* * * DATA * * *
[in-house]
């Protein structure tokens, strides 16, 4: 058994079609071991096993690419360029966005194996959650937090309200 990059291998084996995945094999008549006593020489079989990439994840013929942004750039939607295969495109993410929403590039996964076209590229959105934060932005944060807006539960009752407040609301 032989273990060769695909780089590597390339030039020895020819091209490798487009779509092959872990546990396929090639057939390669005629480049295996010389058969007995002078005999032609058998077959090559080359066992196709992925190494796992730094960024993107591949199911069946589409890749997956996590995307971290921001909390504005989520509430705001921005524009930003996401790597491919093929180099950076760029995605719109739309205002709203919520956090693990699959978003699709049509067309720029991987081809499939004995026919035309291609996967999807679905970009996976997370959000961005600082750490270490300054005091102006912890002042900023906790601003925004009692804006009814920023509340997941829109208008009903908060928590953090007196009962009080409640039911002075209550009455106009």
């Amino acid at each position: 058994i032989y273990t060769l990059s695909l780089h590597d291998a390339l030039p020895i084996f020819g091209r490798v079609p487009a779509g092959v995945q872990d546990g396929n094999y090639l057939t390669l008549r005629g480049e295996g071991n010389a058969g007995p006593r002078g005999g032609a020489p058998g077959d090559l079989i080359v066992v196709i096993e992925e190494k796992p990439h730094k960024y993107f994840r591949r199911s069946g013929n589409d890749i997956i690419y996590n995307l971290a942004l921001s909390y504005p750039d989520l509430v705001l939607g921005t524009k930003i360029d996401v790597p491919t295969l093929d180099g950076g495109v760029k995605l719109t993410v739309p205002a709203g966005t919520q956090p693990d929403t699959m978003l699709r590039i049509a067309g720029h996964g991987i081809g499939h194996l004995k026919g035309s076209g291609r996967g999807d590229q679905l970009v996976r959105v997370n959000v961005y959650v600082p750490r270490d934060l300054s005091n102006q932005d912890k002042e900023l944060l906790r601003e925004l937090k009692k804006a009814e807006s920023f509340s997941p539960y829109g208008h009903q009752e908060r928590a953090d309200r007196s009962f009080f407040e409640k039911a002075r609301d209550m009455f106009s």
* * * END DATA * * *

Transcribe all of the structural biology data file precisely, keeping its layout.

[in-house]
């Protein structure tokens, strides 16, 4: 058994079609071991096993690419360029966005194996959650937090309200 990059291998084996995945094999008549006593020489079989990439994840013929942004750039939607295969495109993410929403590039996964076209590229959105934060932005944060807006539960009752407040609301 032989273990060769695909780089590597390339030039020895020819091209490798487009779509092959872990546990396929090639057939390669005629480049295996010389058969007995002078005999032609058998077959090559080359066992196709992925190494796992730094960024993107591949199911069946589409890749997956996590995307971290921001909390504005989520509430705001921005524009930003996401790597491919093929180099950076760029995605719109739309205002709203919520956090693990699959978003699709049509067309720029991987081809499939004995026919035309291609996967999807679905970009996976997370959000961005600082750490270490300054005091102006912890002042900023906790601003925004009692804006009814920023509340997941829109208008009903908060928590953090007196009962009080409640039911002075209550009455106009």
């Amino acid at each position: 058994i032989y273990t060769l990059s695909l780089h590597d291998a390339l030039p020895i084996f020819g091209r490798v079609p487009a779509g092959v995945q872990d546990g396929n094999y090639l057939t390669l008549r005629g480049e295996g071991n010389a058969g007995p006593r002078g005999g032609a020489p058998g077959d090559l079989i080359v066992v196709i096993e992925e190494k796992p990439h730094k960024y993107f994840r591949r199911s069946g013929n589409d890749i997956i690419y996590n995307l971290a942004l921001s909390y504005p750039d989520l509430v705001l939607g921005t524009k930003i360029d996401v790597p491919t295969l093929d180099g950076g495109v760029k995605l719109t993410v739309p205002a709203g966005t919520q956090p693990d929403t699959m978003l699709r590039i049509a067309g720029h996964g991987i081809g499939h194996l004995k026919g035309s076209g291609r996967g999807d590229q679905l970009v996976r959105v997370n959000v961005y959650v600082p750490r270490d934060l300054s005091n102006q932005d912890k002042e900023l944060l906790r601003e925004l937090k009692k804006a009814e807006s920023f509340s997941p539960y829109g208008h009903q009752e908060r928590a953090d309200r007196s009962f009080f407040e409640k039911a002075r609301d209550m009455f106009s």